wearing a hot pink feather boa; spike
heels and a garter belt. All logic, all
character empathy, all pretense of
psychological motivation go poof! and
we are left with only an amusing spec-
I DOUBT THAT Wenster would have
liked his handiwork thus obscured, but
then, what's he going to do about it?
Not that the story is any sort of subtle
dramatic gem. It is a sensational ex-
ploitation of a scandal inItaly, artfully
spiced by Webster for the delectation of
his- English audience. It concerns a
duke, Brachiano, who conceives a
passion for Vittoria, a poor lady. Her
syncophantic brother, Flamineo,
hoping to profit from the match,
arrangesttrysts between the two, and

also has the Duke's wife and Vittoria's
husband murdered. Vittorio is framed
for the murders and is sent to a prison
for penitent whores. Various people
take it upon themselves to avenge
crimes against various characters, and
the play ends in a bloody tangle of
bodies, in the dismaying but charming
tradition of Renaissance tragedy.
IN THIS VERSIONof the story, in-
fluential noblemen wear business suits
and lounge in executive swivel chairs,
murderous courtly adventurers carry
chains and wear studded leather cod-
pieces over their jeans, swords-become
switchblades, etc. Brachiano becomes
a trim, jet-setter with a penchant for
auto racing and Vittoria is a slinky
playgirl. Apparently, the Acting Com-
pany found its White Devil in Vit-
toria's irresistable sexuality, and
costumer her accordingly in pure
white, with a fluffy head of mahogany-
red hair.
But the real devil is Flamineo, that
greedy monster who virtually pimps for
his sister and kills his brother with
spaced-out unconcern. Randle Mell's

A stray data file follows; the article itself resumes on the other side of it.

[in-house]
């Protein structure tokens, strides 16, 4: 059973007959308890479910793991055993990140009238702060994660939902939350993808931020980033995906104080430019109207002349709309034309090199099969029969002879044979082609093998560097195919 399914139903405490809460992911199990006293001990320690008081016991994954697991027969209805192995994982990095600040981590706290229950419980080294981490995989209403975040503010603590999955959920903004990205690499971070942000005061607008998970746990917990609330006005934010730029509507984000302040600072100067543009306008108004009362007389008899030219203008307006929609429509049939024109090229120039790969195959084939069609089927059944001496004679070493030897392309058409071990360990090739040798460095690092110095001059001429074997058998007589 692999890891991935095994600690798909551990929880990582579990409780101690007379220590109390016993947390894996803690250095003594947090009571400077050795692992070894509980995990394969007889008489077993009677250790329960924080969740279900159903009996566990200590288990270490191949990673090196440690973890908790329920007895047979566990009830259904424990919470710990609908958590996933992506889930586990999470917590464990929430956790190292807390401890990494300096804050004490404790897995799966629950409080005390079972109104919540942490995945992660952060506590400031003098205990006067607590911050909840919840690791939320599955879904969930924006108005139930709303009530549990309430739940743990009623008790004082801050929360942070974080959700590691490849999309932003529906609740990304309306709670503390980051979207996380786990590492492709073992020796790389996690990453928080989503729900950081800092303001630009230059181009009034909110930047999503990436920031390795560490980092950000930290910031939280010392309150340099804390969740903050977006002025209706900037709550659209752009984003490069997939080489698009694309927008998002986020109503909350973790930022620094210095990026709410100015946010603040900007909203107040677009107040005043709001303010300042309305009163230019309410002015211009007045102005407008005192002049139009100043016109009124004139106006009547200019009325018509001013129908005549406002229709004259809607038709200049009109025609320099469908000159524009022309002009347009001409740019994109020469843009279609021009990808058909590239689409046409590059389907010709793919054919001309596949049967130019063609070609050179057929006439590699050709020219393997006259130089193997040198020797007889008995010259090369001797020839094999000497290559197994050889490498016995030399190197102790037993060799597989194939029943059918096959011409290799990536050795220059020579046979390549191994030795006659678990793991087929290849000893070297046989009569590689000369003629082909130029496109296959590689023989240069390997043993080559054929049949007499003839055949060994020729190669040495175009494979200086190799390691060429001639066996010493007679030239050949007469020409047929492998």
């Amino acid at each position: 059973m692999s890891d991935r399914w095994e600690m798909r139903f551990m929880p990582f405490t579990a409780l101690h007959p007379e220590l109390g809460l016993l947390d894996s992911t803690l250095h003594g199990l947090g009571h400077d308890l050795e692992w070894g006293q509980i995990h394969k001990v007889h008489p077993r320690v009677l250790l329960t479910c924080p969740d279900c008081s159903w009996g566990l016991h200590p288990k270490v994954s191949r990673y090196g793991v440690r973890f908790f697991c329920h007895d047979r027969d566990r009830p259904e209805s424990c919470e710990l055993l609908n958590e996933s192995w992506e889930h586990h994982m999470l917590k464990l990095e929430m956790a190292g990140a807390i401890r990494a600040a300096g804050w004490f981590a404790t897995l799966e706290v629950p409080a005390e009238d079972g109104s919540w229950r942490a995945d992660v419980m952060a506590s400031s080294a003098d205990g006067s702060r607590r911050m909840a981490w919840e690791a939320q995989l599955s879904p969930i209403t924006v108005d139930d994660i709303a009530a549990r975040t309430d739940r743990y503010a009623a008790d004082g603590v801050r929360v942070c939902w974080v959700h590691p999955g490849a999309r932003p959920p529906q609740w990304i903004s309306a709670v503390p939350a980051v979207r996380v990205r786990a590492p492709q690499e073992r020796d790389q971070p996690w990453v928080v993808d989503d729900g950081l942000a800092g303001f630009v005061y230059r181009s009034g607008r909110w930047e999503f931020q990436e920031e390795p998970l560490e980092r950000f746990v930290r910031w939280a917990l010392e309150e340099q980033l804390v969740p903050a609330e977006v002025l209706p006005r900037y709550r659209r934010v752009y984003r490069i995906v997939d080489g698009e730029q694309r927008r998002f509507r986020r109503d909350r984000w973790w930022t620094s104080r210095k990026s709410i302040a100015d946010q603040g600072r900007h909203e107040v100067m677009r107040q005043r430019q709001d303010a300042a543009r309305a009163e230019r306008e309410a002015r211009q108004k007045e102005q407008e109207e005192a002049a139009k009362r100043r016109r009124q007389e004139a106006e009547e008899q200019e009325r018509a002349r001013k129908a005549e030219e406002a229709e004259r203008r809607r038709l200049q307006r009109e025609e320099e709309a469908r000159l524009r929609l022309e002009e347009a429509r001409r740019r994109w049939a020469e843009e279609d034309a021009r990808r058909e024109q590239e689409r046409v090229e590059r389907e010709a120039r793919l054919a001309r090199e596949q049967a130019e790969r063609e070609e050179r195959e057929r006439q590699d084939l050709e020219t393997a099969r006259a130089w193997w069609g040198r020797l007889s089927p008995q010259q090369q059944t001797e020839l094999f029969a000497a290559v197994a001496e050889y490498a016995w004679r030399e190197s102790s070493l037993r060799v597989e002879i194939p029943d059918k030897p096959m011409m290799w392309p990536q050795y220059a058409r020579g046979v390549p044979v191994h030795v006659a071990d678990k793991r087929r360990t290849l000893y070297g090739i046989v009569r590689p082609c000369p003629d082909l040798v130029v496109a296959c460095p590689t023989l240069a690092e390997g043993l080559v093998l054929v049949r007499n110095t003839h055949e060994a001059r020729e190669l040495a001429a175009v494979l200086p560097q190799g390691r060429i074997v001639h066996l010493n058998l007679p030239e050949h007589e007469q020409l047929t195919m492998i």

Flamineo was a particularly wicked
caricature of a burnt-out, violent punk
rocker, all to obviously modeled after
late Sex Pistols star Sid Vicious. I sup-
pose Kahn felt that Vicious, an accused
murdered and recovered heroin addict,
was fair game to be made into some
kind of archetypal pervert. That's
rather cruel in my estimation, but,
maybe Sid would have wanted it that
I know you're all wondering about
that business in the playbill that
promised nudity and the forbidden ap-
peal of the pornographic imagination.
It was good, but not all that blatant.
There were a lot of bodies rubbing
together in feigned abandon, as in that
first scene with the amorous, bare-
bottomed men. There was also one long
interval where Vittoria's maid climbed
atop a wheeled stretcher to bathe the
nude body of the dead Prachiano, but,
alas, my seat was too good.
ONLY VIEWERS in the raised back
rows got a really good peak at his
anatomy. The reverse was true of the
scene in which the Duke of Florence's
dead sister appeared to her brother in a
vision weating a black sheer nightie.
vites you to join him for

She pulled open her gown to show us her
nude body, but the Duke immediately
collapsed in a fit of incestious guilt, and
the vision quickly disappeared. Kahn
apparently found it deliciously perver-
se to imply not one, but two incestuous
brother-sister relationships; not only
did the Duke of Florence have an ob-
vious passion for his dead sister, but
ever poor, stoned Flamineo made a few
grabs at the unsuspecting Vittoria. In
one hilarious scene, he nibbles rap-
turously at-e{his sister's rshoulder while
she embraces Brachiano.
The violence is a bit less satisfying:
Oodles ofthat fake bright blood aboun-
ded in the final scene, so that none of
the deaths were convincing, except
Brachiano's poisoning. Actually, most
of the dying was pretty hilarious since
no one really cared what happened to
the characters anyway, and most of the
gruesome silliness was intentional. At
the play's end, when most of the
remaining characters lay dead aftera
bloody massacre, the heir to
Brachiano's fortune, a little boy, sur-
veys the scene with grief and horror,
then turns on a portable cassetts player
and dances off as Gloria Gaynor sings
"I Will Survive." Too bad the Acting
Company had not stayed in Ann Arbor
for an encore performance of The White
Devil. Word of mouth would surely
have drawn a full house for the second
showing. It isn't often in this poky
college town that we get a good, all-
around naughty show, and it's a shame
so many connisseurs of lustful fur
missed out on it.
For Men, Women
and Children at.
Liberty off State--64-9329
Easto. at Soth U.-662-0354
Mple Village-761-2733

Professor of Economics
FROM 7:30 TO 9:00 PM

The University of Michigan
Men's Glee Club
Wayne State University
Men's Glee Club
NOVEMBER 17, 1979-8:00 p.m.
Tickets: $4, $3, or $2 (student si)
Ticket Manager, The University of Michigan Men's Glee Club
1024 Administration Building, Ann Arbor, MI 48109
Hill box office open November 12, 9-5